Monday, January 27, 2014


Advertising Strips: The Ribbers

If you don't haunt the old newspapers like I do, you might be surprised at how many advertising campaigns for liquor involved comics. Take my word for it, though, the liquor folks definitely liked cartoons for selling their wares. The Ribbers, for instance, hawked whiskey for a couple of years at least in the early 40s.

This particular hootch they shilled for was called Ten High Bourbon Whiskey. I'd never heard of it, but according to Wiki it used to be one of the most popular brands. Gosh, I thought Wild Turkey, Jim Beam, and so on, but what do I know.

Anyways, The Ribbers concerned a group of guys typically engaged in good American manly activities. They all incessantly discuss the wonders of Ten High Whiskey, and how they just can't hardly wait for their next tipple of the whiskey with "no rough edges". Although the characters usually look about the same from ad to ad, the names change each time. But all those characters had one thing in common, and that was the love of putting the screws to the fat member of their little love-in. In most of the ads the fat guy is in the process of losing some bet that will have him buying the next round of Ten High giggle juice. These guys were mean drunks.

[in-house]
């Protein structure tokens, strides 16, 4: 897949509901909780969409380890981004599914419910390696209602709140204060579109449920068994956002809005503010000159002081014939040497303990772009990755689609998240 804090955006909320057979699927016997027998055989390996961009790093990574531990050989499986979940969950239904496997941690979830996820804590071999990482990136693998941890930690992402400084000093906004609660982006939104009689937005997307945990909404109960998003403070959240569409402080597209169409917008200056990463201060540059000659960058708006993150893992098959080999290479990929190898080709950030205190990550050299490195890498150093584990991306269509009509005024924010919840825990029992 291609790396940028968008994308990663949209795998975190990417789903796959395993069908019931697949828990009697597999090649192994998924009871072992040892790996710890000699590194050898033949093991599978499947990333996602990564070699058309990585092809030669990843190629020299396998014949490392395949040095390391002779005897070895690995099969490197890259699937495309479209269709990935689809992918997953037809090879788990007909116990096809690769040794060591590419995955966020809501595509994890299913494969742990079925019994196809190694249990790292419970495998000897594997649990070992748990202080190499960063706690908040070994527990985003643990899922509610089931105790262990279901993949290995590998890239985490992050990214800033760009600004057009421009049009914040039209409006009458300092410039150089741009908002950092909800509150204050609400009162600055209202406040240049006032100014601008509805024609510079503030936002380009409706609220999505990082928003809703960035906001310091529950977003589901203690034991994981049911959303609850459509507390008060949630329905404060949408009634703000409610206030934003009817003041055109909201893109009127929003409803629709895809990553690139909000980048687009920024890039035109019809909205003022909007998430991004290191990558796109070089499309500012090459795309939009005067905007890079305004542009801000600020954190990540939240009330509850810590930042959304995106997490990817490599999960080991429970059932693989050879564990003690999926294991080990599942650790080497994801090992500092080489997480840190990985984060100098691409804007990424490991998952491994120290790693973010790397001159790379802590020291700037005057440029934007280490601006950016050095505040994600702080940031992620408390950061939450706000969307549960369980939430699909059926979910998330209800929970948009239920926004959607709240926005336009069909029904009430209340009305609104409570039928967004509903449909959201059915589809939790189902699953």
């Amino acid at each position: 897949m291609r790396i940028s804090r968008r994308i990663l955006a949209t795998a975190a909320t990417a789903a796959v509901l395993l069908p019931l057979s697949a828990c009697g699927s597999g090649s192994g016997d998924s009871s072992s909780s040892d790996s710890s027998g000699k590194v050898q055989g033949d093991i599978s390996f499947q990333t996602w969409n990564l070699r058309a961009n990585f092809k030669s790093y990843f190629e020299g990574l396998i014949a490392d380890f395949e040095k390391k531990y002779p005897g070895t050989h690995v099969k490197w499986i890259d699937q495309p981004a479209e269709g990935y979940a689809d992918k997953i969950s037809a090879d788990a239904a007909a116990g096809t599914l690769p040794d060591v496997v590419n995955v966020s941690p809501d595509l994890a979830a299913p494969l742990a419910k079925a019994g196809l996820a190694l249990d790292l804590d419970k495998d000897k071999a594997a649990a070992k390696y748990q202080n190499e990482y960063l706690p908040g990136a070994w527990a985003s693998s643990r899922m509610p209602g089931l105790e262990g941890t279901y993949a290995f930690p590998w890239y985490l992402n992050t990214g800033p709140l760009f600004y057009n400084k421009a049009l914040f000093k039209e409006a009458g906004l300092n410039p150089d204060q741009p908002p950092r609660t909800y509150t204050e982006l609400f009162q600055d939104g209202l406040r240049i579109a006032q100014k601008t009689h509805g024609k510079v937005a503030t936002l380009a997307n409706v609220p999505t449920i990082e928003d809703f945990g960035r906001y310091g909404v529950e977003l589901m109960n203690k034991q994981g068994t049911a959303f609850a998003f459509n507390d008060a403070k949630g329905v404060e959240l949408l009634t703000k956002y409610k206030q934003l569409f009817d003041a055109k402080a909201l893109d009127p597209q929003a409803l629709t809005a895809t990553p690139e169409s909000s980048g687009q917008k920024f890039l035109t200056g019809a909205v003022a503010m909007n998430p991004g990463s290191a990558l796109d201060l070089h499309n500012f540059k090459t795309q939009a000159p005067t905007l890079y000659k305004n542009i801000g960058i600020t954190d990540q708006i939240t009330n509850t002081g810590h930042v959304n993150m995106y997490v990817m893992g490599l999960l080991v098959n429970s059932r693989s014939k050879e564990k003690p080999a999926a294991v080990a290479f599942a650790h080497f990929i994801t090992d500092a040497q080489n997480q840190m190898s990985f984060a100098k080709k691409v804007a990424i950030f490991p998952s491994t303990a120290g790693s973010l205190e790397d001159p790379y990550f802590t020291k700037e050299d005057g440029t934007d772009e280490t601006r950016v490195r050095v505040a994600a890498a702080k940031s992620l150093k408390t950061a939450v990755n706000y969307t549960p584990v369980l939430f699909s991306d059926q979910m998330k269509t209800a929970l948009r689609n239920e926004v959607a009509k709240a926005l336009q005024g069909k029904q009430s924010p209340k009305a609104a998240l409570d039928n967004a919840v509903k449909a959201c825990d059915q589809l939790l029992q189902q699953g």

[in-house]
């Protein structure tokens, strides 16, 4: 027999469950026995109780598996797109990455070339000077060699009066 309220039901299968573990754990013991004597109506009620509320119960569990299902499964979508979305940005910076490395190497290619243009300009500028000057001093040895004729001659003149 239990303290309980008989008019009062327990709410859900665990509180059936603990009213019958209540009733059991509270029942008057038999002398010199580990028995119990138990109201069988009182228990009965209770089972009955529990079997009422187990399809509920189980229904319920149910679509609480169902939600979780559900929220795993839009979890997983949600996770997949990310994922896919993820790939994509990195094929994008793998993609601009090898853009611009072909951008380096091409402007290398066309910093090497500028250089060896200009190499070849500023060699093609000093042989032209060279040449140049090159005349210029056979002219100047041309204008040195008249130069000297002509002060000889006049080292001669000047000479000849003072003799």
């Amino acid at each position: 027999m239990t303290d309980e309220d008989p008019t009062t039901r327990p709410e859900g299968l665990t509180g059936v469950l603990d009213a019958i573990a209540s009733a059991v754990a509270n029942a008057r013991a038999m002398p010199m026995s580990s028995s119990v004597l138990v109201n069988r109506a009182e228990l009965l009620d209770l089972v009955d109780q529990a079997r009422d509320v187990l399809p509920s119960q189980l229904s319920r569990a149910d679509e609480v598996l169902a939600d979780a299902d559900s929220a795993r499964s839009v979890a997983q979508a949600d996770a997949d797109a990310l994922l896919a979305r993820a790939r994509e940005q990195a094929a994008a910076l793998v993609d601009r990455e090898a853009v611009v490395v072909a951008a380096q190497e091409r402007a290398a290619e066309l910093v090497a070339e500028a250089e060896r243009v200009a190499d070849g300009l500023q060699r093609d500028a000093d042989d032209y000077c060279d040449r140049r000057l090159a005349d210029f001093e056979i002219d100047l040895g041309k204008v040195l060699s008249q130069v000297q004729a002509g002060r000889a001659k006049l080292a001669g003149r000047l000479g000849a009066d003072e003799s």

The first artist on The Ribbers, which seems to have begun around mid-1941, was a fellow who signed himself Westcott. He didn't seem to last for very long at all until he was replaced by the great Noel Sickles. Sickles, unfortunately, wasn't moved to create any particularly memorable art for this campaign. In fact his panels are hard to tell from Westcott's.

Sickles handled the art chores until early 1942, and then Jack Betts took over. We'll learn about Betts tomorrow from Alex Jay's Ink-Slinger Profile. I've never seen any ads later than March 1942. I presume  the ad budget was cut when it became clear that the war was more than enough stimulation for liquor sales without the dubious help of The Ribbers.


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